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Wednesday, November 26, 2014

Transcranial magnetic stimulation


Transcranial magnetic stimulation.jpg

Transcranial magnetic stimulation (TMS) is a noninvasive method to cause depolarization or hyperpolarization in the neurons of the brain. TMS uses electromagnetic induction to induce weak electric currents using a rapidly changing magnetic field; this can cause activity in specific or general parts of the brain with little discomfort, allowing for study of the brain's functioning and interconnections. According to the United States National Institute of Mental Health, TMS "uses a magnet instead of an electrical current to activate the brain. An electromagnetic coil is held against the forehead and short electromagnetic pulses are administered through the coil. The magnetic pulse easily passes through the skull, and causes small electrical currents that stimulate nerve cells in the targeted brain region. Because this type of pulse generally does not reach further than two inches into the brain, scientists can select which parts of the brain will be affected and which will not be. The magnetic field is about the same strength as that of a magnetic resonance imaging (MRI) scan."[1] A variant of TMS, repetitive transcranial magnetic stimulation (rTMS), has been tested as a treatment tool for various neurological and psychiatric disorders including migrainestrokeParkinson's diseasedystoniatinnitus and depression.
Early attempts at stimulation of the brain using a magnetic field included those, in 1910, of Silvanus P. Thompson in London.[2] The principle of inductive brain stimulation with eddy currents has been noted since the 20th century[citation needed]. The first successful TMS study was performed in 1985 by Anthony Barker and his colleagues at the Royal Hallamshire Hospital in Sheffield, England.[3] Its earliest application demonstrated conduction of nerve impulses from the motor cortex to the spinal cord, stimulating muscle contractions in the hand. As compared to the previous method of transcranial stimulation proposed by Merton and Morton in 1980[4] in which direct electrical current was applied to the scalp, the use of electromagnets greatly reduced the discomfort of the procedure, and allowed mapping of the cerebral cortex and its connections.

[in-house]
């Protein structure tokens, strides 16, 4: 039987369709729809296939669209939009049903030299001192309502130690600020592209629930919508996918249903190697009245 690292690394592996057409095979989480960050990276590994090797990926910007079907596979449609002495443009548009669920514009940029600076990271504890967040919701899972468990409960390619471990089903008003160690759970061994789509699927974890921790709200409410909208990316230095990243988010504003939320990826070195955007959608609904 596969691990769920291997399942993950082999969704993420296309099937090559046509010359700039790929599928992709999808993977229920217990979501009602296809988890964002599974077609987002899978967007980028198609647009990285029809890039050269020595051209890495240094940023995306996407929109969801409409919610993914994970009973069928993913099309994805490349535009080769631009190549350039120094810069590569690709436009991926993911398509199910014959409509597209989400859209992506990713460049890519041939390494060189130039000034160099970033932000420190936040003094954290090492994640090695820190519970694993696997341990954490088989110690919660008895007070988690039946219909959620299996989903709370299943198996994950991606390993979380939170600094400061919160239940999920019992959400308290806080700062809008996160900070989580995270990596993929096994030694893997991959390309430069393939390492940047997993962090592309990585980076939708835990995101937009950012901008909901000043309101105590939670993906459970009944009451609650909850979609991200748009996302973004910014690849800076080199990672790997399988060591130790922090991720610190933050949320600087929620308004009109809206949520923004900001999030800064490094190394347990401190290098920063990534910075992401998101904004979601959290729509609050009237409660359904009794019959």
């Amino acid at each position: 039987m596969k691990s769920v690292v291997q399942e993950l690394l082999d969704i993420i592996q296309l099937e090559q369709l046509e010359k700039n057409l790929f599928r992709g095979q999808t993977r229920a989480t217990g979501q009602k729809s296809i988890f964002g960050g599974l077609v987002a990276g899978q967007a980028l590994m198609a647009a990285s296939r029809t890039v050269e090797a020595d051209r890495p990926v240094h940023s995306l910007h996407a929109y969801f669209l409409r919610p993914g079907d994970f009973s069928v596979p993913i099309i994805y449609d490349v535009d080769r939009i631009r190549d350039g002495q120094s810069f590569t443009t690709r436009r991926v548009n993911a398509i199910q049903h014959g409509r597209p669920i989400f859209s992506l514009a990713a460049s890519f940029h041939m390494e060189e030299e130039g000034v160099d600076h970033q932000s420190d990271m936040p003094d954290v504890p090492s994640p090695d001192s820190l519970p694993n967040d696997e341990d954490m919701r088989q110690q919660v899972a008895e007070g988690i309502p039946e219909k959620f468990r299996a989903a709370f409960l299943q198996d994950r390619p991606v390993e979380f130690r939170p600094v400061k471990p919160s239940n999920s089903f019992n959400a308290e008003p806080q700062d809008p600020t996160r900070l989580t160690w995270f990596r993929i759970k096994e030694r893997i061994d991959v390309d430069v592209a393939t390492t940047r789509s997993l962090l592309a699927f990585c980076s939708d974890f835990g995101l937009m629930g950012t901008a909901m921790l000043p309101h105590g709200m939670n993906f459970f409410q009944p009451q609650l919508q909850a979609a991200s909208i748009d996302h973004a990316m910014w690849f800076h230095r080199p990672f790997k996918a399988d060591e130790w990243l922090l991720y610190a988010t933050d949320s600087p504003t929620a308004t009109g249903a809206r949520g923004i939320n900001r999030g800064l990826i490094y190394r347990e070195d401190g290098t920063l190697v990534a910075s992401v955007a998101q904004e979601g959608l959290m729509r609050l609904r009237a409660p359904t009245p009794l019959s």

Medical uses

The uses of TMS and rTMS can be divided into diagnostic and therapeutic uses.

Diagnosis

TMS can be used clinically to measure activity and function of specific brain circuits in humans.[5] The most robust and widely accepted use is in measuring the connection between the primary motor cortex and a muscle to evaluate damage from stroke, multiple sclerosisamyotrophic lateral sclerosismovement disordersmotor neuron disease and injuries and other disorders affecting the facial and other cranial nerves and the spinal cord.[5][6][7][8] TMS has been suggested as a means of assessing short-interval intracortical inhibition (SICI) which measures the internal pathways of the motor cortex but this use has not yet been validated.[9]

Treatment

For neuropathic pain, a condition for which evidence-based medicine fails to treat a significant number of people with the condition, high-frequency (HF) rTMS of the brain region corresponding to the part of the body in pain, is effective.[10]
For treatment-resistant major depressive disorder, HF-rTMS of the left dorsolateral prefrontal cortex (DLPFC) is effective and low-frequency (LF) rTMS of the right DLPFC has probably efficacy.[10][11] The American Psychiatric Association,[12]:46 the Canadian Network for Mood and Anxiety Disorders,[13] and the Royal Australia and New Zealand College of Psychiatrists have endorsed rTMS for trMDD.[14]
For negative symptoms of schizophrenia, HF-rTMS of the left DLPFC has probable efficacy.[10]
For loss of function caused by stroke LF-rTMS of the corresponding brain region has probable efficacy.[10]
As of 2014, all other potential uses have only possible or no efficacy; TMS has failed to show effectiveness for the treatment of brain deathcoma, and other persistent vegetative states.[10][15][16]

Adverse effects








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